A little more robotic

in PowerHouseCreatives3 months ago

OI000278 1.jpg

I should sleep, but I don't really want to sleep and I have some kind of nervous energy. Normally I will write at these times as it tends to calm me (which is what I am doing now), but earlier I decided to try digital painting instead - something I have never done before to any degree and perhaps after my first attempt, probably shouldn't do again.

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Now you know why I used the bee image as the entry picture instead of this monstrosity :)

I have an ancient Wacom tablet I was given a million years ago that I haven't used for an eternity and what I did use it for previously was simple vector graphics. I have never been much of a painter at the best of times, color was never my thing and I can't remember the last time I picked up a pencil to draw with intent - but I can see why many people enjoy the digital painting process as it has a low barrier to entry. Don't get me wrong, there is plenty of skill and creativity that can be applied, but large areas can be covered quickly and, mistakes can be erased or added in removable layers (this had 2 layers - I don't know how to use them properly). Because of the potential to "redo", it takes a lot of the fear out of it, meaning that perhaps people will attempt for a finish they might not be game to try if they has spent the last 100 hours getting a painting up to that point.

While the opportunity to experiment further is there, I also think that it can mean that a lot of the skill doesn't get developed. I liken it to the amount of photographers who reel off shot after shot for the perfect image, as the cost to do so is close enough to zero that it doesn't matter. I think it would be different if people had to actually print their photos at a lab with significant cost, as they would be far more sparing in clicks.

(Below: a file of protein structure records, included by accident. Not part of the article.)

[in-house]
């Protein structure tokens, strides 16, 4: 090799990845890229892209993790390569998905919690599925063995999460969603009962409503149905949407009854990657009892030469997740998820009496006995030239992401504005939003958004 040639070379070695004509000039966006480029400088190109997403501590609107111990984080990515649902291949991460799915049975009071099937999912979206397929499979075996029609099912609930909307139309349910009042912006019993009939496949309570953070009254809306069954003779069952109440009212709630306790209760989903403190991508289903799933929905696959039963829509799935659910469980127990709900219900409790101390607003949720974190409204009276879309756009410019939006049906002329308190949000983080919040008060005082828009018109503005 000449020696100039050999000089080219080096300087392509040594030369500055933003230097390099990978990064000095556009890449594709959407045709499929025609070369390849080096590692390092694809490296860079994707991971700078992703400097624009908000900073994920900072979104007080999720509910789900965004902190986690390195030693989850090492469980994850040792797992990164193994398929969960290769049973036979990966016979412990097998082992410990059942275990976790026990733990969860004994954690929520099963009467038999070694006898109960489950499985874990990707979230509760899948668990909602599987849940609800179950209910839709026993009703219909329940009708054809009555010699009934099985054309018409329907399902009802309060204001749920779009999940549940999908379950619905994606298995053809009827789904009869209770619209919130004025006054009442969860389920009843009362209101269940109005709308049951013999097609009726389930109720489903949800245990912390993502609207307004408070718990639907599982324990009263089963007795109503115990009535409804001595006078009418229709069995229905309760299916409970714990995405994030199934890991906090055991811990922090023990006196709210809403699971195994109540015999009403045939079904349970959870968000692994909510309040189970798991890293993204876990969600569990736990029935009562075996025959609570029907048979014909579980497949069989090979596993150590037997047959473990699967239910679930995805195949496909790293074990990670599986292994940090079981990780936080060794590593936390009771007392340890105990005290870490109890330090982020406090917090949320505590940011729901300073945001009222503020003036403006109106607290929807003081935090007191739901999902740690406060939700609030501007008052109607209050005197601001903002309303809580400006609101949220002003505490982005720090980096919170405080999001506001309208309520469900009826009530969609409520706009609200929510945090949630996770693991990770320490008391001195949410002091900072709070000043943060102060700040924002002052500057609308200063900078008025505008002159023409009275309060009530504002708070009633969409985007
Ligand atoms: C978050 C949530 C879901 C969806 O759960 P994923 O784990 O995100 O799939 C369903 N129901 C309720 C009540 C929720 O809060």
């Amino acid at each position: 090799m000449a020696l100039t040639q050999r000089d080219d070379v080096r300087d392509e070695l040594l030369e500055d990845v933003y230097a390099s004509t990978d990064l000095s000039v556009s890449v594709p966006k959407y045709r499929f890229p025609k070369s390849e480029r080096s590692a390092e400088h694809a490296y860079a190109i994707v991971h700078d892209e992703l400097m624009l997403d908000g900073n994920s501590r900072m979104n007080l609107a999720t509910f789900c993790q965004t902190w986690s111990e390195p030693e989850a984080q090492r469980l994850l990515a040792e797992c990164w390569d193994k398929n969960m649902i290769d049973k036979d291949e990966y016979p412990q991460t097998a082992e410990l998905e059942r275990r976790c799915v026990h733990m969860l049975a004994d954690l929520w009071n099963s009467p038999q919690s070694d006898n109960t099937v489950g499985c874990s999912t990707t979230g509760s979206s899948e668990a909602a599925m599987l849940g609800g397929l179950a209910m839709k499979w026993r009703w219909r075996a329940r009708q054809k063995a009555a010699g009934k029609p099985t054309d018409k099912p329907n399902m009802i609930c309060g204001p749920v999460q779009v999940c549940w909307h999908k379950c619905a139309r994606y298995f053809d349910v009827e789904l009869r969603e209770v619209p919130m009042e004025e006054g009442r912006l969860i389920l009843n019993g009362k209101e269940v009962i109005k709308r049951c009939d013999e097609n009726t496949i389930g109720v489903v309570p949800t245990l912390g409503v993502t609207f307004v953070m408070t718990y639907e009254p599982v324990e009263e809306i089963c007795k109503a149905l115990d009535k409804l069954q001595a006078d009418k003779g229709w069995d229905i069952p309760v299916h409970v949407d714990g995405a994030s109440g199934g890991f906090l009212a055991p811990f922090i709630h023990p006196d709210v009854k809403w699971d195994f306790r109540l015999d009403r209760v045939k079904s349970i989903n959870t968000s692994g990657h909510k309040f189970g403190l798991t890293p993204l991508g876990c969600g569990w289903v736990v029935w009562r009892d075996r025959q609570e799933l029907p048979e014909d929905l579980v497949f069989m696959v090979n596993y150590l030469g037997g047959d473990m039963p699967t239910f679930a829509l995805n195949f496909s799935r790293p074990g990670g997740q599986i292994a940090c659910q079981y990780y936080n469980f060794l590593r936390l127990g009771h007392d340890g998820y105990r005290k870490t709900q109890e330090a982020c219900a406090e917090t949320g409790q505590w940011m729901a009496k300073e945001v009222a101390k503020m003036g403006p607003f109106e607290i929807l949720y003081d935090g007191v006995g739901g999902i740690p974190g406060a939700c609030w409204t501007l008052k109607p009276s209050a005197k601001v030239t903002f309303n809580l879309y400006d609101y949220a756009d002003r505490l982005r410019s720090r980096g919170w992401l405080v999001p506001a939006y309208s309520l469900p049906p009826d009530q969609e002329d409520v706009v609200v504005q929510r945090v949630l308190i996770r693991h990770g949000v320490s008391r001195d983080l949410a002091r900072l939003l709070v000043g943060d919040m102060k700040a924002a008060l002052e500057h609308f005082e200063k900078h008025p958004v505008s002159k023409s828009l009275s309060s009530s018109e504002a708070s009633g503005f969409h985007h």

The lower barrier of entry is great for inclusion, but it doesn't encourage skill development to a high degree as it becomes an "anyone can do it" process and puts a lot of noise into the space. Again, this isn't criticism of artists digital or otherwise, but I think part of what makes art artistic, is the process behind the result, the development of an idea through to the finish - and that includes developing the skillset to achieve the desired results.

Inclusion is a double edged sword as while it is great to have everyone involved, we also value the scarcity of skill and once the results of a skill are obtainable easily, the skill itself is devalued. Again, in photography we see this in the reliance on software and filters to do the job on site and then post processing to clean up and add all kinds of tweaks to polish the image. While this might not be a bad thing, it does change the skills required for the result, with evermore reliance on external tools than personal knowhow and practical ability.